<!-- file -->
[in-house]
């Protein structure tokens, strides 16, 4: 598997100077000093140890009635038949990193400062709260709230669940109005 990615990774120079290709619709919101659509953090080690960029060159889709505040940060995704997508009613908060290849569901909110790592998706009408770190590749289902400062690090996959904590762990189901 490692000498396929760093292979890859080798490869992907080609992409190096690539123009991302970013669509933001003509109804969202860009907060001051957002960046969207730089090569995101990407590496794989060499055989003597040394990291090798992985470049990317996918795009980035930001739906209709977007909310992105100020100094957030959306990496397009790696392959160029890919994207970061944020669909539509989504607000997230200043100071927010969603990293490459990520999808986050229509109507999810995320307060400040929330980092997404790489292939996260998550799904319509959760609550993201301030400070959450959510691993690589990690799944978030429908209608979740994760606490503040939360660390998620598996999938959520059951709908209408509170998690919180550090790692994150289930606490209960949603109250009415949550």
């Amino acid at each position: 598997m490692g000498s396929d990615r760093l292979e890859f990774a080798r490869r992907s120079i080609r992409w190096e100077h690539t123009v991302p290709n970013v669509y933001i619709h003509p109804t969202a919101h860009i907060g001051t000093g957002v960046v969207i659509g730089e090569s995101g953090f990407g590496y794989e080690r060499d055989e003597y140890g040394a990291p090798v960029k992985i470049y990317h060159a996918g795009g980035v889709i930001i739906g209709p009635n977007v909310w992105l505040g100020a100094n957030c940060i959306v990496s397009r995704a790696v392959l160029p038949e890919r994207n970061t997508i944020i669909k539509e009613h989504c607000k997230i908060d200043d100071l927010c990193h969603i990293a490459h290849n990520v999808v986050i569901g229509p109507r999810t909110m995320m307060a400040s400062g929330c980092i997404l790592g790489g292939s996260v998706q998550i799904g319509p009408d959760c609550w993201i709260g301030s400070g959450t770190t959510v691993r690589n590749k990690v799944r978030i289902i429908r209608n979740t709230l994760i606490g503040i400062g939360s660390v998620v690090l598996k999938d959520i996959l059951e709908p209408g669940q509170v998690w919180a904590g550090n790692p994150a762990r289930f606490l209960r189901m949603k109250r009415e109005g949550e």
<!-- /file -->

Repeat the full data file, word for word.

[in-house]
């Protein structure tokens, strides 16, 4: 598997100077000093140890009635038949990193400062709260709230669940109005 990615990774120079290709619709919101659509953090080690960029060159889709505040940060995704997508009613908060290849569901909110790592998706009408770190590749289902400062690090996959904590762990189901 490692000498396929760093292979890859080798490869992907080609992409190096690539123009991302970013669509933001003509109804969202860009907060001051957002960046969207730089090569995101990407590496794989060499055989003597040394990291090798992985470049990317996918795009980035930001739906209709977007909310992105100020100094957030959306990496397009790696392959160029890919994207970061944020669909539509989504607000997230200043100071927010969603990293490459990520999808986050229509109507999810995320307060400040929330980092997404790489292939996260998550799904319509959760609550993201301030400070959450959510691993690589990690799944978030429908209608979740994760606490503040939360660390998620598996999938959520059951709908209408509170998690919180550090790692994150289930606490209960949603109250009415949550």
């Amino acid at each position: 598997m490692g000498s396929d990615r760093l292979e890859f990774a080798r490869r992907s120079i080609r992409w190096e100077h690539t123009v991302p290709n970013v669509y933001i619709h003509p109804t969202a919101h860009i907060g001051t000093g957002v960046v969207i659509g730089e090569s995101g953090f990407g590496y794989e080690r060499d055989e003597y140890g040394a990291p090798v960029k992985i470049y990317h060159a996918g795009g980035v889709i930001i739906g209709p009635n977007v909310w992105l505040g100020a100094n957030c940060i959306v990496s397009r995704a790696v392959l160029p038949e890919r994207n970061t997508i944020i669909k539509e009613h989504c607000k997230i908060d200043d100071l927010c990193h969603i990293a490459h290849n990520v999808v986050i569901g229509p109507r999810t909110m995320m307060a400040s400062g929330c980092i997404l790592g790489g292939s996260v998706q998550i799904g319509p009408d959760c609550w993201i709260g301030s400070g959450t770190t959510v691993r690589n590749k990690v799944r978030i289902i429908r209608n979740t709230l994760i606490g503040i400062g939360s660390v998620v690090l598996k999938d959520i996959l059951e709908p209408g669940q509170v998690w919180a904590g550090n790692p994150a762990r289930f606490l209960r189901m949603k109250r009415e109005g949550e």